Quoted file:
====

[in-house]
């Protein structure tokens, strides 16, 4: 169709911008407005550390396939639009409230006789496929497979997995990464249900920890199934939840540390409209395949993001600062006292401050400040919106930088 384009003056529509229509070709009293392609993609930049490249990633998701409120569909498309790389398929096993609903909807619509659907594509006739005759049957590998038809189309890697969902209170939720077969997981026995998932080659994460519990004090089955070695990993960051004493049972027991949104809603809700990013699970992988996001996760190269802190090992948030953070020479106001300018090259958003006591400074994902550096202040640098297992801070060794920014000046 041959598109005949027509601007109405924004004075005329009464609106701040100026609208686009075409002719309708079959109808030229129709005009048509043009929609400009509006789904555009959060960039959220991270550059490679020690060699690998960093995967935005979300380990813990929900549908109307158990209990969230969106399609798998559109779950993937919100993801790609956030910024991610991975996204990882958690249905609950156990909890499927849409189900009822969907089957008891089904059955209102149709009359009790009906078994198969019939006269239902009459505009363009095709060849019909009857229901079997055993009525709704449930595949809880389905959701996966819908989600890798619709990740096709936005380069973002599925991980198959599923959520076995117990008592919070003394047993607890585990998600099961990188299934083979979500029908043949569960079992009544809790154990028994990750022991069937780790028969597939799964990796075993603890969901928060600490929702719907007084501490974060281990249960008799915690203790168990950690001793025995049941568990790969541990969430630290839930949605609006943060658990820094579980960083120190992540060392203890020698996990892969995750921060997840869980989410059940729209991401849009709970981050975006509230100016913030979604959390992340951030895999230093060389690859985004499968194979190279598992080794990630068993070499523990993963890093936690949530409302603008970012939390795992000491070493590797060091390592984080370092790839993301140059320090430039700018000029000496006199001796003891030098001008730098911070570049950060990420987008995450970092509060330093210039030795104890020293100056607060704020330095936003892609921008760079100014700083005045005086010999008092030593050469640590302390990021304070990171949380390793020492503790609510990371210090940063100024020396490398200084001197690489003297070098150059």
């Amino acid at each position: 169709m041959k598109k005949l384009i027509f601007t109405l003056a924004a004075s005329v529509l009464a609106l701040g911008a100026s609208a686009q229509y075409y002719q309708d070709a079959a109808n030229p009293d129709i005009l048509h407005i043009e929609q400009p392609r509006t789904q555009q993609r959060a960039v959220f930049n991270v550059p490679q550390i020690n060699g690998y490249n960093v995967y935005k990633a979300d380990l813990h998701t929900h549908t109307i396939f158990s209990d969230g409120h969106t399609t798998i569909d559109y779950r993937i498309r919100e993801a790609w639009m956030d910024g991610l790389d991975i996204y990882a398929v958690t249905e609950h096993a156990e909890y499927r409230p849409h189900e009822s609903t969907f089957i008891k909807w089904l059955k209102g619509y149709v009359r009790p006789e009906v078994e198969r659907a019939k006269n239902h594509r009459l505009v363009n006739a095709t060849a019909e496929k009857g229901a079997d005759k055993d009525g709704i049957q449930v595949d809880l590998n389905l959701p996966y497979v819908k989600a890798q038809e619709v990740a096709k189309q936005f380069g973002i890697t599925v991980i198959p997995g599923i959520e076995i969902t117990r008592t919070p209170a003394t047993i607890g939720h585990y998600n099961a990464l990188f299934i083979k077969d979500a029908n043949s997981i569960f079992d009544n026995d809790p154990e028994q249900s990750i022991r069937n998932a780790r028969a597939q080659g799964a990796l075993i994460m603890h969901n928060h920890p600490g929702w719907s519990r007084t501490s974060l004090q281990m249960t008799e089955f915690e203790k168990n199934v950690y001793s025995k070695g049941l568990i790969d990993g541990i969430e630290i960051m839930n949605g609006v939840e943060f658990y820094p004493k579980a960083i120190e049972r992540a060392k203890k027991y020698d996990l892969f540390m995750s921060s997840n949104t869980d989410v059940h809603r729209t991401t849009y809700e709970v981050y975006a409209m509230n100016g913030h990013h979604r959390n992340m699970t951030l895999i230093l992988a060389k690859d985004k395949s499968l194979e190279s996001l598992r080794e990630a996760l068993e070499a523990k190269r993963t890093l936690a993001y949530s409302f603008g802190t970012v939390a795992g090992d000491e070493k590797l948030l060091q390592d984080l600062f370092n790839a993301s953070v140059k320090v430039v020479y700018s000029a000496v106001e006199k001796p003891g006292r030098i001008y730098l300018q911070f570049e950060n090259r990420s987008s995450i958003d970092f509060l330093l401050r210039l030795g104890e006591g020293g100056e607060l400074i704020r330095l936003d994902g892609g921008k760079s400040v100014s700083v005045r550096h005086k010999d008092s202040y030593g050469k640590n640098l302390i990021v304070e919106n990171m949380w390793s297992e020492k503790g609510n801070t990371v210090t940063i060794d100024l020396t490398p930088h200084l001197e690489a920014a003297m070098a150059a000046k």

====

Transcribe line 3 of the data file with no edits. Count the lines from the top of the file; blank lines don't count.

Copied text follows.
């Amino acid at each position: 169709m041959k598109k005949l384009i027509f601007t109405l003056a924004a004075s005329v529509l009464a609106l701040g911008a100026s609208a686009q229509y075409y002719q309708d070709a079959a109808n030229p009293d129709i005009l048509h407005i043009e929609q400009p392609r509006t789904q555009q993609r959060a960039v959220f930049n991270v550059p490679q550390i020690n060699g690998y490249n960093v995967y935005k990633a979300d380990l813990h998701t929900h549908t109307i396939f158990s209990d969230g409120h969106t399609t798998i569909d559109y779950r993937i498309r919100e993801a790609w639009m956030d910024g991610l790389d991975i996204y990882a398929v958690t249905e609950h096993a156990e909890y499927r409230p849409h189900e009822s609903t969907f089957i008891k909807w089904l059955k209102g619509y149709v009359r009790p006789e009906v078994e198969r659907a019939k006269n239902h594509r009459l505009v363009n006739a095709t060849a019909e496929k009857g229901a079997d005759k055993d009525g709704i049957q449930v595949d809880l590998n389905l959701p996966y497979v819908k989600a890798q038809e619709v990740a096709k189309q936005f380069g973002i890697t599925v991980i198959p997995g599923i959520e076995i969902t117990r008592t919070p209170a003394t047993i607890g939720h585990y998600n099961a990464l990188f299934i083979k077969d979500a029908n043949s997981i569960f079992d009544n026995d809790p154990e028994q249900s990750i022991r069937n998932a780790r028969a597939q080659g799964a990796l075993i994460m603890h969901n928060h920890p600490g929702w719907s519990r007084t501490s974060l004090q281990m249960t008799e089955f915690e203790k168990n199934v950690y001793s025995k070695g049941l568990i790969d990993g541990i969430e630290i960051m839930n949605g609006v939840e943060f658990y820094p004493k579980a960083i120190e049972r992540a060392k203890k027991y020698d996990l892969f540390m995750s921060s997840n949104t869980d989410v059940h809603r729209t991401t849009y809700e709970v981050y975006a409209m509230n100016g913030h990013h979604r959390n992340m699970t951030l895999i230093l992988a060389k690859d985004k395949s499968l194979e190279s996001l598992r080794e990630a996760l068993e070499a523990k190269r993963t890093l936690a993001y949530s409302f603008g802190t970012v939390a795992g090992d000491e070493k590797l948030l060091q390592d984080l600062f370092n790839a993301s953070v140059k320090v430039v020479y700018s000029a000496v106001e006199k001796p003891g006292r030098i001008y730098l300018q911070f570049e950060n090259r990420s987008s995450i958003d970092f509060l330093l401050r210039l030795g104890e006591g020293g100056e607060l400074i704020r330095l936003d994902g892609g921008k760079s400040v100014s700083v005045r550096h005086k010999d008092s202040y030593g050469k640590n640098l302390i990021v304070e919106n990171m949380w390793s297992e020492k503790g609510n801070t990371v210090t940063i060794d100024l020396t490398p930088h200084l001197e690489a920014a003297m070098a150059a000046k």